From Highlands to Emerald Isles: An Exploration of Scots-Irish Roots

Family History
3 August 2023
by Ancestry® Team

Scots-Irish, Scotch-Irish, Scot-Irish, or Irish-Scot? Technically speaking, the answer is Ulster Scots—but what you call yourself likely depends on your current location. Scots-Irish people have a fascinating history dating back to the 16th century, when the Plantation of Ulster, King of Scotland James VI’s campaign to bring the Protestant faith to Ireland, was established. 

Today, Scots-Irish culture has a stronghold across areas of North America, Ireland, Scotland, England, and elsewhere. 

What Does It Mean to Be Scots-Irish?

We know that Scots-Irish people can trace their heritage back to 16th-century Ulster, but how has this small ethnic group made such a far-flung impact? Initially, Irish people mainly operated the plantation. Then, when Stuart King James VI of Scotland was crowned king of England, he united England and Scotland. 

A wave of workers (primarily from the south and west of Scotland and the Borders) migrated to Ulster. In the 18th century, there was a second surge of Scots-Irish immigrants—this time from Ireland to North America. In fact, one of the largest immigrant populations in pre-revolution America was Scots-Irish, with many settling in the Appalachian Mountains, where their ancestors still have a stronghold today.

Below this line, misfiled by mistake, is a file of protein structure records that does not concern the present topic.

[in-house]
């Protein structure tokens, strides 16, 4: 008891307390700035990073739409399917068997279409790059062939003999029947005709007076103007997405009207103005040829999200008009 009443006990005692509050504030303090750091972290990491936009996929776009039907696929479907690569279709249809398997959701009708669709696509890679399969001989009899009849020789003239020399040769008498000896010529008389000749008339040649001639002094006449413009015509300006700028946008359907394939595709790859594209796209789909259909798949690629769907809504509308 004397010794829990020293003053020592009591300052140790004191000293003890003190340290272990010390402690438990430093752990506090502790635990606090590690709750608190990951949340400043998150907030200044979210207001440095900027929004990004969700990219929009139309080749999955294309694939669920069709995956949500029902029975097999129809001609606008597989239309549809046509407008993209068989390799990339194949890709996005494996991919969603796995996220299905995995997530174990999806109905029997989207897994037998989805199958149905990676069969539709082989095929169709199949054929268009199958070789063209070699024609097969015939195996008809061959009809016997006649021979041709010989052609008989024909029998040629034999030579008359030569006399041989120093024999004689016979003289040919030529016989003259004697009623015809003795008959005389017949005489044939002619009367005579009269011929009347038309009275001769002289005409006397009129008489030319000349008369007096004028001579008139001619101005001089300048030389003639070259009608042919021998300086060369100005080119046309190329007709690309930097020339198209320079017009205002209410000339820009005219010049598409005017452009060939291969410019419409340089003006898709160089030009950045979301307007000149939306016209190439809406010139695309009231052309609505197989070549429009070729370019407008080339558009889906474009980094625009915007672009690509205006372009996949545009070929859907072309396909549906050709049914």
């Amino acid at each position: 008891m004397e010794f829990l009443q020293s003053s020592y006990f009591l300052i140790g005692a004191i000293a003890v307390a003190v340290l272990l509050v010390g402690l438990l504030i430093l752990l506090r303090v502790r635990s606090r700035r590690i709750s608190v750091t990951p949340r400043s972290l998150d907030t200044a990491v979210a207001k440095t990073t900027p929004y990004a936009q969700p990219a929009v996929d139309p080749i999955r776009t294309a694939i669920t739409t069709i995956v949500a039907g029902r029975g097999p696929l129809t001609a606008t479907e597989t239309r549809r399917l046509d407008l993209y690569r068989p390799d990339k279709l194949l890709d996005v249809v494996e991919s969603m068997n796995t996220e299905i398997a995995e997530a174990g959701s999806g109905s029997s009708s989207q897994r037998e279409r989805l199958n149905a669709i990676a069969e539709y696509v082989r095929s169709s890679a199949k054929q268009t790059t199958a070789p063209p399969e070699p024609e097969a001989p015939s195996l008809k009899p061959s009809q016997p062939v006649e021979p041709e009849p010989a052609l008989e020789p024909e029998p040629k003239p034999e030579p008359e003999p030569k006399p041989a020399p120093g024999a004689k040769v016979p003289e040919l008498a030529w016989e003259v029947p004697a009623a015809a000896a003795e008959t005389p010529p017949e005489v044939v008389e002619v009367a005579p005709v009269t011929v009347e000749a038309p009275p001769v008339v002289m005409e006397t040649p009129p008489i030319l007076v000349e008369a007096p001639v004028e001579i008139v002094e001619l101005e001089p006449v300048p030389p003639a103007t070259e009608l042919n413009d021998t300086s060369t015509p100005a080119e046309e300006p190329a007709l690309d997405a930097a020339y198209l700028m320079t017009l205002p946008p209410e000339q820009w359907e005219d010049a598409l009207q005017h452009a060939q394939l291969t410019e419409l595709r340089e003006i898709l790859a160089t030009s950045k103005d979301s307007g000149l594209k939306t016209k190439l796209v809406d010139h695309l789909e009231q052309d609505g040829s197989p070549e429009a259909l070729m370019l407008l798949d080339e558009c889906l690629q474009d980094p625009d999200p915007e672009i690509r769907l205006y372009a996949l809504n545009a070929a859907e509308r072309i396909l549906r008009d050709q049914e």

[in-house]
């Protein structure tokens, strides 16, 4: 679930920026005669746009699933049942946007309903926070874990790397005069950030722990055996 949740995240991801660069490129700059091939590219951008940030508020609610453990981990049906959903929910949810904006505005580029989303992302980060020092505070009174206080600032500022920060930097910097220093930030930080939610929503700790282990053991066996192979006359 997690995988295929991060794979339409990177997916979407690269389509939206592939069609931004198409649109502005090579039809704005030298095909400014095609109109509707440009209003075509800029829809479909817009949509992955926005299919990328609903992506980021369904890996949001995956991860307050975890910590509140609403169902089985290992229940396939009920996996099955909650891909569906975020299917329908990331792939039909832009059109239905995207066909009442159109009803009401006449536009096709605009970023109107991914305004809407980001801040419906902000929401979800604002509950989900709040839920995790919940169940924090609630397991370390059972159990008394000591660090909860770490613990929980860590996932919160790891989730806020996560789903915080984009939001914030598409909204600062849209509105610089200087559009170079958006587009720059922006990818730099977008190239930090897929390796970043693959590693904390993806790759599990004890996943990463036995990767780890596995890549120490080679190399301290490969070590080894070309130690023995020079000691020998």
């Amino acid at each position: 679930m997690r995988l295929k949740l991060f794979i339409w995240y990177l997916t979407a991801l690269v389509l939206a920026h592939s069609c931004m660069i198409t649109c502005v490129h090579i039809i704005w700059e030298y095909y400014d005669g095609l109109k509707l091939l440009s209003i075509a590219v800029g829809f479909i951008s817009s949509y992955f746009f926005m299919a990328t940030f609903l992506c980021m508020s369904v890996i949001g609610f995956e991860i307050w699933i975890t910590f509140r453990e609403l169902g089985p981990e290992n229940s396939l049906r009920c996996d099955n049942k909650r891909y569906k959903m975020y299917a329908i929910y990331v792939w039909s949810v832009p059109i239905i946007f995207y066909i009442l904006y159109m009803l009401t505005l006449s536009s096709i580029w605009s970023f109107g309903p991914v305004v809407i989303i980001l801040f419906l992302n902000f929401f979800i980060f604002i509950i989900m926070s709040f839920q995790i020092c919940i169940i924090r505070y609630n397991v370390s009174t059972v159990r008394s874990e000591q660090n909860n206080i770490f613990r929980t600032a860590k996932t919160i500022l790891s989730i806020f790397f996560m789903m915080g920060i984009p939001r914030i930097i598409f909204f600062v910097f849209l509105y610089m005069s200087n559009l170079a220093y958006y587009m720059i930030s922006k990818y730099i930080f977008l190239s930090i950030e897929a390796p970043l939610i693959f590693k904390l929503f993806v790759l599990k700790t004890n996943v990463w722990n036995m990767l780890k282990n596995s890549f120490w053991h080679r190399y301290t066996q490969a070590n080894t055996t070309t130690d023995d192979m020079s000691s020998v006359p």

Scots-Irish Surnames

Scots-Irish surnames have Scottish and Irish origins, but they also include English and Welsh influences. Here are some popular examples:

Scotch-Irish farmer, 1912, Wikimedia Commons
Scotch-Irish farmer, 1912, Wikimedia Commons

Why Were the Irish Called Scots?

The Romans referred to Ireland as Scotia, as seen in historical documents dating back to AD 312. The Scotti people moved from Ireland to Argyll in Scotland around AD 500, and the country became widely known as Scotland by the 12th century.   

Are the Scots and Irish Related?

Yes, they are related. Many Scottish and Irish people consider the two countries to be sister nations. 

Foremost, Scots and Irish people have Celtic roots, along with the Bretons, Cornish, Manx, and Welsh. Plus, due to their close proximity to each other, migration between the two nations goes back millennia and continues long after colonial times have ended. Furthermore, one of the two native languages in Scotland—Scots Gaelic—and Irish have shared Celtic origins.

Trace Your Scots-Irish Lineage With Ancestry®

Scots-Irish history is a vibrant mosaic of culture, community, politics, and economics woven together over centuries. If you have Scots-Irish heritage, this intricate connection is a fascinating backdrop to your own family history.

Keen to demystify the story of your ancestors? With more than 50% of North Americans tracing their lineage back to England, Scotland, and Ireland, there’s a good chance you’ve got some Scots-Irish blood. Start your Ancestry free trial today to find out.